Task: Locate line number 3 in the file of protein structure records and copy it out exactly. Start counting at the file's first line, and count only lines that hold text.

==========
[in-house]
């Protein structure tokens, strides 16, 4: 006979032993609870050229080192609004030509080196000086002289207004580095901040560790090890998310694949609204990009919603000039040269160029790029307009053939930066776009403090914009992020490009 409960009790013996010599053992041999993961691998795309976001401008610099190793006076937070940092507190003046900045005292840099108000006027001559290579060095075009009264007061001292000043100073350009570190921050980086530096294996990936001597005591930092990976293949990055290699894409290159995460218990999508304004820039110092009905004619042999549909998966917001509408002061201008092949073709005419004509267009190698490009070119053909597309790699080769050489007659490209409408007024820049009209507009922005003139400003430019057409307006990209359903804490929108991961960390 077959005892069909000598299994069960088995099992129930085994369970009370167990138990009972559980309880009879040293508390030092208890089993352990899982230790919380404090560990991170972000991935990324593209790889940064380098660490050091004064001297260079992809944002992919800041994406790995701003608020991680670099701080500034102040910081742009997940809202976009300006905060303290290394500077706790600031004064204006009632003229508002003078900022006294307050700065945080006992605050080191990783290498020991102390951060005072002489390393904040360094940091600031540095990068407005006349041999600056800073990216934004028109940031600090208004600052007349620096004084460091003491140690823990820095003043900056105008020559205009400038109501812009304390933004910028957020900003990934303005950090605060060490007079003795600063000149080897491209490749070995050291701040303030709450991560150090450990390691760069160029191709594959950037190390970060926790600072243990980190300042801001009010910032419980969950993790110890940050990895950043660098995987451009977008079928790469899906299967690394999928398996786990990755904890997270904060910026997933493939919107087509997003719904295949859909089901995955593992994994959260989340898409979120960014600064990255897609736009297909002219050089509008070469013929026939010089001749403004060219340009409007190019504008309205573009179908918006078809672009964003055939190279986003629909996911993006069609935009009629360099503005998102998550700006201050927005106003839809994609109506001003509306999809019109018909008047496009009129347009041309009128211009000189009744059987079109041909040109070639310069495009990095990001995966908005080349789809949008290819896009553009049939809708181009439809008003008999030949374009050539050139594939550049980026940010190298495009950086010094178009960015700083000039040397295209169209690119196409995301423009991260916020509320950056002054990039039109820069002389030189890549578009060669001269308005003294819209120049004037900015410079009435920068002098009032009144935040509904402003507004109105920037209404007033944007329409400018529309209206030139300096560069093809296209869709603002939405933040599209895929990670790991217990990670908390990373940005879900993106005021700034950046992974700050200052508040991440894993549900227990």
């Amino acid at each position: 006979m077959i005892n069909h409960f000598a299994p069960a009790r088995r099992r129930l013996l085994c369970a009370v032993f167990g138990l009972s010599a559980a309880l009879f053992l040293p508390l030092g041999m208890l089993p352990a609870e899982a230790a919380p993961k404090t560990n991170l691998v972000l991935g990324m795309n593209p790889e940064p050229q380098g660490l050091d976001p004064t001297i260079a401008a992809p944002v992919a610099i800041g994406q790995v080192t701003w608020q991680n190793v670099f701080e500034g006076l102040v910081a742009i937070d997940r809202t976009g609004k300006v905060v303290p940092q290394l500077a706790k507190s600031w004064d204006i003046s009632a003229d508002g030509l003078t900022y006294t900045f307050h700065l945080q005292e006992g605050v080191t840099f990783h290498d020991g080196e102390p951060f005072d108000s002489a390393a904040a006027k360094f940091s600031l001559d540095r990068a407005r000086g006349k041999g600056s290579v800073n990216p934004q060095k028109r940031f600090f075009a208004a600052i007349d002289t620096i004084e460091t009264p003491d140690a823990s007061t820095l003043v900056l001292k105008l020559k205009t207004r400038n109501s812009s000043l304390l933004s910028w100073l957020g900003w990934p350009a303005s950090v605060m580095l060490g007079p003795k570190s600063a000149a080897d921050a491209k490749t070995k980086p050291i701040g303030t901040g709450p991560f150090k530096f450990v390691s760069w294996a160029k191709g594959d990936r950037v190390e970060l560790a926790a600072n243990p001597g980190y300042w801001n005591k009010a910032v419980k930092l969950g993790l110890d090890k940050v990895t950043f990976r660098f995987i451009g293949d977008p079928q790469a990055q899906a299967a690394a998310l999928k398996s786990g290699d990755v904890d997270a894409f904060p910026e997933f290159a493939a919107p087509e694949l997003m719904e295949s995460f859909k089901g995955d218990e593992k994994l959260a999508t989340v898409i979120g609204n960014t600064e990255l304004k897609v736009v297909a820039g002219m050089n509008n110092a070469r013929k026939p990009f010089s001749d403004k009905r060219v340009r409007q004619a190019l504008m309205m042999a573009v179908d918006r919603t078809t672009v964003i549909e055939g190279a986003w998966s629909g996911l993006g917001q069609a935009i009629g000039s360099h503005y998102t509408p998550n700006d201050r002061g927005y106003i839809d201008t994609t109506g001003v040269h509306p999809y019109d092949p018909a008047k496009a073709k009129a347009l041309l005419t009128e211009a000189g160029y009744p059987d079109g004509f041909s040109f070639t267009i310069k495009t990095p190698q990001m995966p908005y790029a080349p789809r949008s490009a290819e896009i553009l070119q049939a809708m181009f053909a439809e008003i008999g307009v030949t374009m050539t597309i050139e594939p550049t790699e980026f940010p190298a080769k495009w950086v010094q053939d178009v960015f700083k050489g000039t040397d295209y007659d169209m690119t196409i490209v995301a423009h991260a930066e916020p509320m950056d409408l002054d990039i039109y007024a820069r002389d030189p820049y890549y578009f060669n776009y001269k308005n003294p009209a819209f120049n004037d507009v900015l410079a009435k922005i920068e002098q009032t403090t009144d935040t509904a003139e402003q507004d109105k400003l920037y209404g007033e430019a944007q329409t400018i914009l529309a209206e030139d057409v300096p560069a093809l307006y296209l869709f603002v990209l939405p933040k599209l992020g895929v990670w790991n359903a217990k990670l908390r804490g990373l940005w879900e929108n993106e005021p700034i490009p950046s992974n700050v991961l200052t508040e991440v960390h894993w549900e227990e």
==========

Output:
């Amino acid at each position: 006979m077959i005892n069909h409960f000598a299994p069960a009790r088995r099992r129930l013996l085994c369970a009370v032993f167990g138990l009972s010599a559980a309880l009879f053992l040293p508390l030092g041999m208890l089993p352990a609870e899982a230790a919380p993961k404090t560990n991170l691998v972000l991935g990324m795309n593209p790889e940064p050229q380098g660490l050091d976001p004064t001297i260079a401008a992809p944002v992919a610099i800041g994406q790995v080192t701003w608020q991680n190793v670099f701080e500034g006076l102040v910081a742009i937070d997940r809202t976009g609004k300006v905060v303290p940092q290394l500077a706790k507190s600031w004064d204006i003046s009632a003229d508002g030509l003078t900022y006294t900045f307050h700065l945080q005292e006992g605050v080191t840099f990783h290498d020991g080196e102390p951060f005072d108000s002489a390393a904040a006027k360094f940091s600031l001559d540095r990068a407005r000086g006349k041999g600056s290579v800073n990216p934004q060095k028109r940031f600090f075009a208004a600052i007349d002289t620096i004084e460091t009264p003491d140690a823990s007061t820095l003043v900056l001292k105008l020559k205009t207004r400038n109501s812009s000043l304390l933004s910028w100073l957020g900003w990934p350009a303005s950090v605060m580095l060490g007079p003795k570190s600063a000149a080897d921050a491209k490749t070995k980086p050291i701040g303030t901040g709450p991560f150090k530096f450990v390691s760069w294996a160029k191709g594959d990936r950037v190390e970060l560790a926790a600072n243990p001597g980190y300042w801001n005591k009010a910032v419980k930092l969950g993790l110890d090890k940050v990895t950043f990976r660098f995987i451009g293949d977008p079928q790469a990055q899906a299967a690394a998310l999928k398996s786990g290699d990755v904890d997270a894409f904060p910026e997933f290159a493939a919107p087509e694949l997003m719904e295949s995460f859909k089901g995955d218990e593992k994994l959260a999508t989340v898409i979120g609204n960014t600064e990255l304004k897609v736009v297909a820039g002219m050089n509008n110092a070469r013929k026939p990009f010089s001749d403004k009905r060219v340009r409007q004619a190019l504008m309205m042999a573009v179908d918006r919603t078809t672009v964003i549909e055939g190279a986003w998966s629909g996911l993006g917001q069609a935009i009629g000039s360099h503005y998102t509408p998550n700006d201050r002061g927005y106003i839809d201008t994609t109506g001003v040269h509306p999809y019109d092949p018909a008047k496009a073709k009129a347009l041309l005419t009128e211009a000189g160029y009744p059987d079109g004509f041909s040109f070639t267009i310069k495009t990095p190698q990001m995966p908005y790029a080349p789809r949008s490009a290819e896009i553009l070119q049939a809708m181009f053909a439809e008003i008999g307009v030949t374009m050539t597309i050139e594939p550049t790699e980026f940010p190298a080769k495009w950086v010094q053939d178009v960015f700083k050489g000039t040397d295209y007659d169209m690119t196409i490209v995301a423009h991260a930066e916020p509320m950056d409408l002054d990039i039109y007024a820069r002389d030189p820049y890549y578009f060669n776009y001269k308005n003294p009209a819209f120049n004037d507009v900015l410079a009435k922005i920068e002098q009032t403090t009144d935040t509904a003139e402003q507004d109105k400003l920037y209404g007033e430019a944007q329409t400018i914009l529309a209206e030139d057409v300096p560069a093809l307006y296209l869709f603002v990209l939405p933040k599209l992020g895929v990670w790991n359903a217990k990670l908390r804490g990373l940005w879900e929108n993106e005021p700034i490009p950046s992974n700050v991961l200052t508040e991440v960390h894993w549900e227990e």